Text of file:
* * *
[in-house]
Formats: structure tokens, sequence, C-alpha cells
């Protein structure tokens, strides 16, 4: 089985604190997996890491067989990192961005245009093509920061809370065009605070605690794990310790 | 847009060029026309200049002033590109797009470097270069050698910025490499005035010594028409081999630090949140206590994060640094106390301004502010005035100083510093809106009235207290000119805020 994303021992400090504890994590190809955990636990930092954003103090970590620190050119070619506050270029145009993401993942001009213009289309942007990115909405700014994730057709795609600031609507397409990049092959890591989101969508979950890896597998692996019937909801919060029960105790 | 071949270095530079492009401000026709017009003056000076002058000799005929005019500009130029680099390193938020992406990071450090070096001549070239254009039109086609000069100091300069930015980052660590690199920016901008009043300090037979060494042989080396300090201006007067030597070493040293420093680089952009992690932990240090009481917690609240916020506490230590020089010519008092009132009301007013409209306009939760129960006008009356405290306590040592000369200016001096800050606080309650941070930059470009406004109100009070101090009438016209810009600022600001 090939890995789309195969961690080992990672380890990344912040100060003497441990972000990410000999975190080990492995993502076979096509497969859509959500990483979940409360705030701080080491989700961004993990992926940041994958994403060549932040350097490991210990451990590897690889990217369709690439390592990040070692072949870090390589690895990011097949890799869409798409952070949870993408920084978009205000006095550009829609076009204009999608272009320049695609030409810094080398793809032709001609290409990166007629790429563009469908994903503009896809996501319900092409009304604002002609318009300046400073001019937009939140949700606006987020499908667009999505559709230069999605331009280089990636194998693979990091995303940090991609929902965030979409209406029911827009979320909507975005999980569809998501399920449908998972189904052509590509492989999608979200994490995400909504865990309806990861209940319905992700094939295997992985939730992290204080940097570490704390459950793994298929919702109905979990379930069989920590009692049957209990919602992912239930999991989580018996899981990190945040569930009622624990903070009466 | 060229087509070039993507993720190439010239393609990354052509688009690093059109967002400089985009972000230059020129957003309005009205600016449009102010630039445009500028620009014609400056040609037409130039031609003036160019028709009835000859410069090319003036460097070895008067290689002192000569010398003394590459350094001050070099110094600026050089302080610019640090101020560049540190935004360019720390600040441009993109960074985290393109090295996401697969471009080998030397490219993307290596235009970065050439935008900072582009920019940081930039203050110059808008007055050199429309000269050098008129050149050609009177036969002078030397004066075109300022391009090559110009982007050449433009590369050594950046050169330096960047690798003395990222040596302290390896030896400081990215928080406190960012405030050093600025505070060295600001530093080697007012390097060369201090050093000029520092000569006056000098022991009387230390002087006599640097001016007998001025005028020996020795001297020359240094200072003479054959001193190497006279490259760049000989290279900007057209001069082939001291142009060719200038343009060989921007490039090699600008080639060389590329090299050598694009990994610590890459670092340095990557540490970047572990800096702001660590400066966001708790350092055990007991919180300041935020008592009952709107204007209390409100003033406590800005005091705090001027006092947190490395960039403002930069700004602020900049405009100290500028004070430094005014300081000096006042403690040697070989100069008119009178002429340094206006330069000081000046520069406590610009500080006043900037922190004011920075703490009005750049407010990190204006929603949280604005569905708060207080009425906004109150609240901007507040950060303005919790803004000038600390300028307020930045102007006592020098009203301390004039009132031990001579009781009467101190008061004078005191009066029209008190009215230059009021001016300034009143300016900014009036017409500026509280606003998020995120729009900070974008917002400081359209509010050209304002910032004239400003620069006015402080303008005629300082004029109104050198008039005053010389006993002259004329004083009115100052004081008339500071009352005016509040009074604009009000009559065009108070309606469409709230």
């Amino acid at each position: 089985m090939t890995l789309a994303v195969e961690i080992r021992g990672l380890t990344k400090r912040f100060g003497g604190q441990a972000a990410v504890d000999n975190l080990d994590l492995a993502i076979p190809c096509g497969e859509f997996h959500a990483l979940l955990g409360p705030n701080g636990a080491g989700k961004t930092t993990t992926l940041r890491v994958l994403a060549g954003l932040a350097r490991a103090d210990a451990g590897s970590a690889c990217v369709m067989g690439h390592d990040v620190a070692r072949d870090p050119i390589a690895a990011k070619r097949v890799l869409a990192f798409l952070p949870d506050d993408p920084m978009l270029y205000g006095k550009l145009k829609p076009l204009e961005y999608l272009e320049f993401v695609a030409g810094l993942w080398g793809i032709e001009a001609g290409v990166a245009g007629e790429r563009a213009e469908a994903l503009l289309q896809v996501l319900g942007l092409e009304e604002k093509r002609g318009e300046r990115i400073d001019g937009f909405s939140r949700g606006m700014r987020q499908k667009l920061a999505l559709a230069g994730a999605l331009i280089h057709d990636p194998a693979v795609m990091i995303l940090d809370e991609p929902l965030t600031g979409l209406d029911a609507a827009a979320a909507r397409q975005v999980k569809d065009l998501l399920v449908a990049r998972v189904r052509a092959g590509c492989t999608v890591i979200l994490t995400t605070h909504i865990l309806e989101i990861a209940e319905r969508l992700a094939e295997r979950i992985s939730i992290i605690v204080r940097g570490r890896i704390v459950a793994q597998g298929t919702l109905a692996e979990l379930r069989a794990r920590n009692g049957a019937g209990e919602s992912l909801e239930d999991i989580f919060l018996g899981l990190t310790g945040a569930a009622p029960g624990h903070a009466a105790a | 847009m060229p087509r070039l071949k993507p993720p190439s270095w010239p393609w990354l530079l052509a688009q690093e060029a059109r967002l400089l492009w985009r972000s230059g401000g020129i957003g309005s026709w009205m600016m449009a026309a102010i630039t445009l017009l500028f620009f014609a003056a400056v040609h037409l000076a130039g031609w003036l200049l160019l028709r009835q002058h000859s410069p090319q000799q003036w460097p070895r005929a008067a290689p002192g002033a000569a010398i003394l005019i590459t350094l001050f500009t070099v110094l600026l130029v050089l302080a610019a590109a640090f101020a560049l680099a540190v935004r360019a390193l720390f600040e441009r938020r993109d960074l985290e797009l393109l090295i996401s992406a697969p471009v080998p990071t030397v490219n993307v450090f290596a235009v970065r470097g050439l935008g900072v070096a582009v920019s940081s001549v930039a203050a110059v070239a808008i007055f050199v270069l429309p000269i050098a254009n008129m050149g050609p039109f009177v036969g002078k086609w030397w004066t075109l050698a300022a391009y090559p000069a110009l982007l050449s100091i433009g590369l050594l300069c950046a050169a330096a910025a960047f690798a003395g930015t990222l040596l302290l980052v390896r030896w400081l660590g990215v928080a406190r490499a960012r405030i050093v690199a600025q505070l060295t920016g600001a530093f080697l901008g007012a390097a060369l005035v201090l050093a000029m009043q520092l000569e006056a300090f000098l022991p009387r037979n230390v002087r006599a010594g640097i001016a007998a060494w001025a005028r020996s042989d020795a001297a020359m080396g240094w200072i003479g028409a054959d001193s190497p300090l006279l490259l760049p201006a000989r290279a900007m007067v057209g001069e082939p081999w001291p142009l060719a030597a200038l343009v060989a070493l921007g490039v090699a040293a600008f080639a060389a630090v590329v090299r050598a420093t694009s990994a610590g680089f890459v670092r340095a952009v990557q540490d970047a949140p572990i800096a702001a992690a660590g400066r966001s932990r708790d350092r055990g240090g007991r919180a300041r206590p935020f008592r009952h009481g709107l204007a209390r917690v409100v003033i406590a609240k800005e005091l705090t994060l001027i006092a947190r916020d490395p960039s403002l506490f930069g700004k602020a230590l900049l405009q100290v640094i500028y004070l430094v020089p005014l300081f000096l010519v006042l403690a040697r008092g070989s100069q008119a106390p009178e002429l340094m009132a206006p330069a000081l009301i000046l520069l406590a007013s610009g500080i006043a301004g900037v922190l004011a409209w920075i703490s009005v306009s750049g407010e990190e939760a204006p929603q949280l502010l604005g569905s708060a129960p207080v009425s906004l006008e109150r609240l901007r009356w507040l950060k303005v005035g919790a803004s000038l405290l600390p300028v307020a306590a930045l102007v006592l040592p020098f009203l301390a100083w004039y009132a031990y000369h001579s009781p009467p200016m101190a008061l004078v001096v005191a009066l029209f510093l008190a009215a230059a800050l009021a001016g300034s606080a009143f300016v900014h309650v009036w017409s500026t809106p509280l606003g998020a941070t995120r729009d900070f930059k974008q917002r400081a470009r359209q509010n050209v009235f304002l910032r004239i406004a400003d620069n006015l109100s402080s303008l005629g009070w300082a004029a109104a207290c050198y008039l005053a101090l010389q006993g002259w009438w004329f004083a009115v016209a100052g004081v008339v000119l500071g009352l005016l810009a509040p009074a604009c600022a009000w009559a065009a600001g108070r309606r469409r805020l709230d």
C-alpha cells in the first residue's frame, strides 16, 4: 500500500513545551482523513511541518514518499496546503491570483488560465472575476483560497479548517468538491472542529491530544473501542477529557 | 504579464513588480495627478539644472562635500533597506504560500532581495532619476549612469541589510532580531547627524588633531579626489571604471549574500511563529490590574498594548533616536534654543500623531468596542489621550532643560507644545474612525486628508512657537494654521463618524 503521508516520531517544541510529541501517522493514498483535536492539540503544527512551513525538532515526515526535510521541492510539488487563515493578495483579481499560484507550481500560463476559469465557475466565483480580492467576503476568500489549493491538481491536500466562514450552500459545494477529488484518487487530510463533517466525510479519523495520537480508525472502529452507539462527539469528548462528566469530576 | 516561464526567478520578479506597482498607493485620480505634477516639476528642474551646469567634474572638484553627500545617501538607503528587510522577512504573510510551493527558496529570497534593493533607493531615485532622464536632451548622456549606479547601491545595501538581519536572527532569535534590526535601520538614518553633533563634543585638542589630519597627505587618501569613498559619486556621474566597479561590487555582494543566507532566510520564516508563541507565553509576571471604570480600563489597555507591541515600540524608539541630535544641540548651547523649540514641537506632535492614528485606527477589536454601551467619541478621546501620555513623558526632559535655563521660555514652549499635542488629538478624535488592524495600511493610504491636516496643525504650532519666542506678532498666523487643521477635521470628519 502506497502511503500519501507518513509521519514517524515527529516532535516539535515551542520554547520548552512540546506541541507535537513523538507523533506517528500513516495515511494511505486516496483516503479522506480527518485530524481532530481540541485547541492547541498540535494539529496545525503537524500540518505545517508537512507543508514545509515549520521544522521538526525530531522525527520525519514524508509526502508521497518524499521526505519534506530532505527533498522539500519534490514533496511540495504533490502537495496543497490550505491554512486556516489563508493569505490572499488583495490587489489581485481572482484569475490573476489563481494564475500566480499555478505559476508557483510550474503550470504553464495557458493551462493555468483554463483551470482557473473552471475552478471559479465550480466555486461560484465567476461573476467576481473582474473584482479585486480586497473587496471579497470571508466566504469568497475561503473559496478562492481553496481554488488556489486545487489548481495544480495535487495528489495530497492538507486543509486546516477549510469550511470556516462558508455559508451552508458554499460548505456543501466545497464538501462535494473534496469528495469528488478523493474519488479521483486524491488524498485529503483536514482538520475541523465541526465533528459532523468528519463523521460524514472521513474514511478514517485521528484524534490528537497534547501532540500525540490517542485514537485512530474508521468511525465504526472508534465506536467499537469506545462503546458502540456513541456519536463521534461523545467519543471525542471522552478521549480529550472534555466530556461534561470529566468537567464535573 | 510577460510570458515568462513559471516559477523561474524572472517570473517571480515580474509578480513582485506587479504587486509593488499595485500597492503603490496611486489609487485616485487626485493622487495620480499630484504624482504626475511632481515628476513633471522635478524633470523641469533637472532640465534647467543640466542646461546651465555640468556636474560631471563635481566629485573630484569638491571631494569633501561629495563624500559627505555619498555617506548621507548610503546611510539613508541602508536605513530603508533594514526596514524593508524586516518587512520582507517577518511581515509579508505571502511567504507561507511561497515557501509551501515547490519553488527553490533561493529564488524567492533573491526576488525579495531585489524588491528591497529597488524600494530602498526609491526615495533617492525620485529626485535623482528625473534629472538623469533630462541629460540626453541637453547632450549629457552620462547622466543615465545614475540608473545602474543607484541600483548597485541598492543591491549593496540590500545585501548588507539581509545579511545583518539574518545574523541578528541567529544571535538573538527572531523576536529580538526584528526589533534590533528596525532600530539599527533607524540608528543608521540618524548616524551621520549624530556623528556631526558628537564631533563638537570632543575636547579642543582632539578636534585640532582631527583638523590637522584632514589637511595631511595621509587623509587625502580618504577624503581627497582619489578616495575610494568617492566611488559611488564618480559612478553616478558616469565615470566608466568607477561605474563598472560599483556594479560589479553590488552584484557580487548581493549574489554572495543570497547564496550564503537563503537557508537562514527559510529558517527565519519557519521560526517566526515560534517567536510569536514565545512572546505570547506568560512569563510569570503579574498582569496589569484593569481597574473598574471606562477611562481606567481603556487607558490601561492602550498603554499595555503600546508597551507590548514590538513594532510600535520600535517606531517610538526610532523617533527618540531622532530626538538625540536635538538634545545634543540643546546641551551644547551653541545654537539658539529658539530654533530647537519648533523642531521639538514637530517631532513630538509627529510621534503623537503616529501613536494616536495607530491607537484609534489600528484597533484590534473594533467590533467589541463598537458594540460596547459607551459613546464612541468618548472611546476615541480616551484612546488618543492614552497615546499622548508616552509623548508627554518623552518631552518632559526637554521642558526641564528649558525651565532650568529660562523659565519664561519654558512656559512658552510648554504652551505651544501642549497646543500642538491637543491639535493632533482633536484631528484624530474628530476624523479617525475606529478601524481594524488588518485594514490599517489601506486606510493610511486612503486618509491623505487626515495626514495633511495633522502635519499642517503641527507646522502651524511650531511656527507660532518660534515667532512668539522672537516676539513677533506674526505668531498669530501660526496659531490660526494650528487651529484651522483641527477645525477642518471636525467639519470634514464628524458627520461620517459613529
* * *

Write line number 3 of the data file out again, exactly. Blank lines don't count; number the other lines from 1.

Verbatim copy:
């Protein structure tokens, strides 16, 4: 089985604190997996890491067989990192961005245009093509920061809370065009605070605690794990310790 | 847009060029026309200049002033590109797009470097270069050698910025490499005035010594028409081999630090949140206590994060640094106390301004502010005035100083510093809106009235207290000119805020 994303021992400090504890994590190809955990636990930092954003103090970590620190050119070619506050270029145009993401993942001009213009289309942007990115909405700014994730057709795609600031609507397409990049092959890591989101969508979950890896597998692996019937909801919060029960105790 | 071949270095530079492009401000026709017009003056000076002058000799005929005019500009130029680099390193938020992406990071450090070096001549070239254009039109086609000069100091300069930015980052660590690199920016901008009043300090037979060494042989080396300090201006007067030597070493040293420093680089952009992690932990240090009481917690609240916020506490230590020089010519008092009132009301007013409209306009939760129960006008009356405290306590040592000369200016001096800050606080309650941070930059470009406004109100009070101090009438016209810009600022600001 090939890995789309195969961690080992990672380890990344912040100060003497441990972000990410000999975190080990492995993502076979096509497969859509959500990483979940409360705030701080080491989700961004993990992926940041994958994403060549932040350097490991210990451990590897690889990217369709690439390592990040070692072949870090390589690895990011097949890799869409798409952070949870993408920084978009205000006095550009829609076009204009999608272009320049695609030409810094080398793809032709001609290409990166007629790429563009469908994903503009896809996501319900092409009304604002002609318009300046400073001019937009939140949700606006987020499908667009999505559709230069999605331009280089990636194998693979990091995303940090991609929902965030979409209406029911827009979320909507975005999980569809998501399920449908998972189904052509590509492989999608979200994490995400909504865990309806990861209940319905992700094939295997992985939730992290204080940097570490704390459950793994298929919702109905979990379930069989920590009692049957209990919602992912239930999991989580018996899981990190945040569930009622624990903070009466 | 060229087509070039993507993720190439010239393609990354052509688009690093059109967002400089985009972000230059020129957003309005009205600016449009102010630039445009500028620009014609400056040609037409130039031609003036160019028709009835000859410069090319003036460097070895008067290689002192000569010398003394590459350094001050070099110094600026050089302080610019640090101020560049540190935004360019720390600040441009993109960074985290393109090295996401697969471009080998030397490219993307290596235009970065050439935008900072582009920019940081930039203050110059808008007055050199429309000269050098008129050149050609009177036969002078030397004066075109300022391009090559110009982007050449433009590369050594950046050169330096960047690798003395990222040596302290390896030896400081990215928080406190960012405030050093600025505070060295600001530093080697007012390097060369201090050093000029520092000569006056000098022991009387230390002087006599640097001016007998001025005028020996020795001297020359240094200072003479054959001193190497006279490259760049000989290279900007057209001069082939001291142009060719200038343009060989921007490039090699600008080639060389590329090299050598694009990994610590890459670092340095990557540490970047572990800096702001660590400066966001708790350092055990007991919180300041935020008592009952709107204007209390409100003033406590800005005091705090001027006092947190490395960039403002930069700004602020900049405009100290500028004070430094005014300081000096006042403690040697070989100069008119009178002429340094206006330069000081000046520069406590610009500080006043900037922190004011920075703490009005750049407010990190204006929603949280604005569905708060207080009425906004109150609240901007507040950060303005919790803004000038600390300028307020930045102007006592020098009203301390004039009132031990001579009781009467101190008061004078005191009066029209008190009215230059009021001016300034009143300016900014009036017409500026509280606003998020995120729009900070974008917002400081359209509010050209304002910032004239400003620069006015402080303008005629300082004029109104050198008039005053010389006993002259004329004083009115100052004081008339500071009352005016509040009074604009009000009559065009108070309606469409709230």